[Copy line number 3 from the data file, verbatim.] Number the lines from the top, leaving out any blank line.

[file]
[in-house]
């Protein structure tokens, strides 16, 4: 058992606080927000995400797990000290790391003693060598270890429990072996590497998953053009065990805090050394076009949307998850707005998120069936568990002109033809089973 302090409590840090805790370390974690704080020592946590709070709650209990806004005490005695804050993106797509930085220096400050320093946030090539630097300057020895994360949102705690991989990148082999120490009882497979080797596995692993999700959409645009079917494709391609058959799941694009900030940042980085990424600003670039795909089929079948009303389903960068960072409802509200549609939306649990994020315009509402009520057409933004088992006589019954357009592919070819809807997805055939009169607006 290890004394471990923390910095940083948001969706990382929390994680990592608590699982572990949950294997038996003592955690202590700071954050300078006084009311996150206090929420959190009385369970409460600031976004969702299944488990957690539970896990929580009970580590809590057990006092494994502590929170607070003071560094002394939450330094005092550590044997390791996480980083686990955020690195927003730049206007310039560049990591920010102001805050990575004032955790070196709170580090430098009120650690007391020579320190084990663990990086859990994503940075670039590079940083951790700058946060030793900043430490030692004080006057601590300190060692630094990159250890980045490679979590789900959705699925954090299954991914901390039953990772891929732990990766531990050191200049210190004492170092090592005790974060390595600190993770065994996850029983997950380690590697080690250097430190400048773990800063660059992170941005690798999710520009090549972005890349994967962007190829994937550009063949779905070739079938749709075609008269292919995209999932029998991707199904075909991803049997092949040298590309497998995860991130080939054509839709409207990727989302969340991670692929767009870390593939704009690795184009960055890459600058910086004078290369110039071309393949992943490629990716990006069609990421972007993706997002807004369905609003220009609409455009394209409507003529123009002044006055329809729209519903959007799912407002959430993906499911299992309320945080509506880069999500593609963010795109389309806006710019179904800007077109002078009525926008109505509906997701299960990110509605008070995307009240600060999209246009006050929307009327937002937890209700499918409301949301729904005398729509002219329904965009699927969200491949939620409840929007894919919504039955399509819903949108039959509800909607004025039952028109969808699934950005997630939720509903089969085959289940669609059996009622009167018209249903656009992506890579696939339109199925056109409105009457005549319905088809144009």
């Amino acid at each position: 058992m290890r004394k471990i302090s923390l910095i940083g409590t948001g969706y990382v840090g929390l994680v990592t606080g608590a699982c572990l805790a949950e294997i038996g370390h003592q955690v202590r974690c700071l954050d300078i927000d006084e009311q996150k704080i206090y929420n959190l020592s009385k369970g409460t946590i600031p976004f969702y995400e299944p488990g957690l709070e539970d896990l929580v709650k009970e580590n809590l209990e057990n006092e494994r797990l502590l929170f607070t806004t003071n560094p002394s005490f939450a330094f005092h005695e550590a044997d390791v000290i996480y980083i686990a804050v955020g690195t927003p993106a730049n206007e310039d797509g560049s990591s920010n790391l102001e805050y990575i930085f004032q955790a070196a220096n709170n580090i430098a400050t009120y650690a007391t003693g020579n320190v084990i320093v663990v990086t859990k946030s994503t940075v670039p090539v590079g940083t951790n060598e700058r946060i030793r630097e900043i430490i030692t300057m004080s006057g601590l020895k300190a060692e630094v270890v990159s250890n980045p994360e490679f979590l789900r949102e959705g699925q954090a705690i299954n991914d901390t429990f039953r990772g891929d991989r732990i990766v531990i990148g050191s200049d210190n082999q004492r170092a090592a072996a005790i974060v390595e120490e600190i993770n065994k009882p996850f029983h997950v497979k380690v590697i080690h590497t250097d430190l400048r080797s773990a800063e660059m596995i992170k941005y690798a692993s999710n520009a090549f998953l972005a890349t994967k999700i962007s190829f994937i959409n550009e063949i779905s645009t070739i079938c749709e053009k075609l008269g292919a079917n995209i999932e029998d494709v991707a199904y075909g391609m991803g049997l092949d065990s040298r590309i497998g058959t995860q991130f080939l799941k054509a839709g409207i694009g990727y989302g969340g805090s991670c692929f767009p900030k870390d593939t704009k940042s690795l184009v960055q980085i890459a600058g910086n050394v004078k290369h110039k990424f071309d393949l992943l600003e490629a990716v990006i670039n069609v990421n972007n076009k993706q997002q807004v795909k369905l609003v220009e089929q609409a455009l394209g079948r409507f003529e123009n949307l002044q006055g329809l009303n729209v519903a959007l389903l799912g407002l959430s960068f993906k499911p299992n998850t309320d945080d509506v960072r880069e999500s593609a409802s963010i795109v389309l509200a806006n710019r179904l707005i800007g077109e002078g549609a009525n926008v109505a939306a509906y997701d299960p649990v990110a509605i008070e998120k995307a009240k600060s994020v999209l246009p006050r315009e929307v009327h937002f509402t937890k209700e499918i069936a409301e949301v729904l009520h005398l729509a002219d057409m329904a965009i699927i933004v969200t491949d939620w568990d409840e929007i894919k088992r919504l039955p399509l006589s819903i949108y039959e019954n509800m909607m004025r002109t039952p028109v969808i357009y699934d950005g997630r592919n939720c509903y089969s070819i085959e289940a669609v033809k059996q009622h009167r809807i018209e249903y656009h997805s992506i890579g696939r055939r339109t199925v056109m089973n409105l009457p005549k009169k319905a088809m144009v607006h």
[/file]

């Amino acid at each position: 058992m290890r004394k471990i302090s923390l910095i940083g409590t948001g969706y990382v840090g929390l994680v990592t606080g608590a699982c572990l805790a949950e294997i038996g370390h003592q955690v202590r974690c700071l954050d300078i927000d006084e009311q996150k704080i206090y929420n959190l020592s009385k369970g409460t946590i600031p976004f969702y995400e299944p488990g957690l709070e539970d896990l929580v709650k009970e580590n809590l209990e057990n006092e494994r797990l502590l929170f607070t806004t003071n560094p002394s005490f939450a330094f005092h005695e550590a044997d390791v000290i996480y980083i686990a804050v955020g690195t927003p993106a730049n206007e310039d797509g560049s990591s920010n790391l102001e805050y990575i930085f004032q955790a070196a220096n709170n580090i430098a400050t009120y650690a007391t003693g020579n320190v084990i320093v663990v990086t859990k946030s994503t940075v670039p090539v590079g940083t951790n060598e700058r946060i030793r630097e900043i430490i030692t300057m004080s006057g601590l020895k300190a060692e630094v270890v990159s250890n980045p994360e490679f979590l789900r949102e959705g699925q954090a705690i299954n991914d901390t429990f039953r990772g891929d991989r732990i990766v531990i990148g050191s200049d210190n082999q004492r170092a090592a072996a005790i974060v390595e120490e600190i993770n065994k009882p996850f029983h997950v497979k380690v590697i080690h590497t250097d430190l400048r080797s773990a800063e660059m596995i992170k941005y690798a692993s999710n520009a090549f998953l972005a890349t994967k999700i962007s190829f994937i959409n550009e063949i779905s645009t070739i079938c749709e053009k075609l008269g292919a079917n995209i999932e029998d494709v991707a199904y075909g391609m991803g049997l092949d065990s040298r590309i497998g058959t995860q991130f080939l799941k054509a839709g409207i694009g990727y989302g969340g805090s991670c692929f767009p900030k870390d593939t704009k940042s690795l184009v960055q980085i890459a600058g910086n050394v004078k290369h110039k990424f071309d393949l992943l600003e490629a990716v990006i670039n069609v990421n972007n076009k993706q997002q807004v795909k369905l609003v220009e089929q609409a455009l394209g079948r409507f003529e123009n949307l002044q006055g329809l009303n729209v519903a959007l389903l799912g407002l959430s960068f993906k499911p299992n998850t309320d945080d509506v960072r880069e999500s593609a409802s963010i795109v389309l509200a806006n710019r179904l707005i800007g077109e002078g549609a009525n926008v109505a939306a509906y997701d299960p649990v990110a509605i008070e998120k995307a009240k600060s994020v999209l246009p006050r315009e929307v009327h937002f509402t937890k209700e499918i069936a409301e949301v729904l009520h005398l729509a002219d057409m329904a965009i699927i933004v969200t491949d939620w568990d409840e929007i894919k088992r919504l039955p399509l006589s819903i949108y039959e019954n509800m909607m004025r002109t039952p028109v969808i357009y699934d950005g997630r592919n939720c509903y089969s070819i085959e289940a669609v033809k059996q009622h009167r809807i018209e249903y656009h997805s992506i890579g696939r055939r339109t199925v056109m089973n409105l009457p005549k009169k319905a088809m144009v607006h």